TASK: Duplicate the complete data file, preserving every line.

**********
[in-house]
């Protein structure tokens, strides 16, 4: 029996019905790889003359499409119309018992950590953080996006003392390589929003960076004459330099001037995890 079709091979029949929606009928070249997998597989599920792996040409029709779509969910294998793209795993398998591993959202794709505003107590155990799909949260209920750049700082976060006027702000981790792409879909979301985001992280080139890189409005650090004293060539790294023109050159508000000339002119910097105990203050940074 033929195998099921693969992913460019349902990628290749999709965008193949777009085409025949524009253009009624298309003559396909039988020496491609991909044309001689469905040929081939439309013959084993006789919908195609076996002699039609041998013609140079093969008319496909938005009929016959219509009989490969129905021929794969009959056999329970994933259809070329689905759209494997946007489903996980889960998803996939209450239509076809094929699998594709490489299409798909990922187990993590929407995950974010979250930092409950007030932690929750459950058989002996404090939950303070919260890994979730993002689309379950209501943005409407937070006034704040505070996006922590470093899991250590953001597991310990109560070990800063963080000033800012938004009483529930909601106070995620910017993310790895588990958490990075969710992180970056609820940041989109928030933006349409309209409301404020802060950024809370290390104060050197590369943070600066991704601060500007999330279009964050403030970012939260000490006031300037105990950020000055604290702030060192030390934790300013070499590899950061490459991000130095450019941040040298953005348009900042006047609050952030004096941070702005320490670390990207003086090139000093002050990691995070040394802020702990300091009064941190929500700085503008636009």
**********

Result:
[in-house]
């Protein structure tokens, strides 16, 4: 029996019905790889003359499409119309018992950590953080996006003392390589929003960076004459330099001037995890 079709091979029949929606009928070249997998597989599920792996040409029709779509969910294998793209795993398998591993959202794709505003107590155990799909949260209920750049700082976060006027702000981790792409879909979301985001992280080139890189409005650090004293060539790294023109050159508000000339002119910097105990203050940074 033929195998099921693969992913460019349902990628290749999709965008193949777009085409025949524009253009009624298309003559396909039988020496491609991909044309001689469905040929081939439309013959084993006789919908195609076996002699039609041998013609140079093969008319496909938005009929016959219509009989490969129905021929794969009959056999329970994933259809070329689905759209494997946007489903996980889960998803996939209450239509076809094929699998594709490489299409798909990922187990993590929407995950974010979250930092409950007030932690929750459950058989002996404090939950303070919260890994979730993002689309379950209501943005409407937070006034704040505070996006922590470093899991250590953001597991310990109560070990800063963080000033800012938004009483529930909601106070995620910017993310790895588990958490990075969710992180970056609820940041989109928030933006349409309209409301404020802060950024809370290390104060050197590369943070600066991704601060500007999330279009964050403030970012939260000490006031300037105990950020000055604290702030060192030390934790300013070499590899950061490459991000130095450019941040040298953005348009900042006047609050952030004096941070702005320490670390990207003086090139000093002050990691995070040394802020702990300091009064941190929500700085503008636009």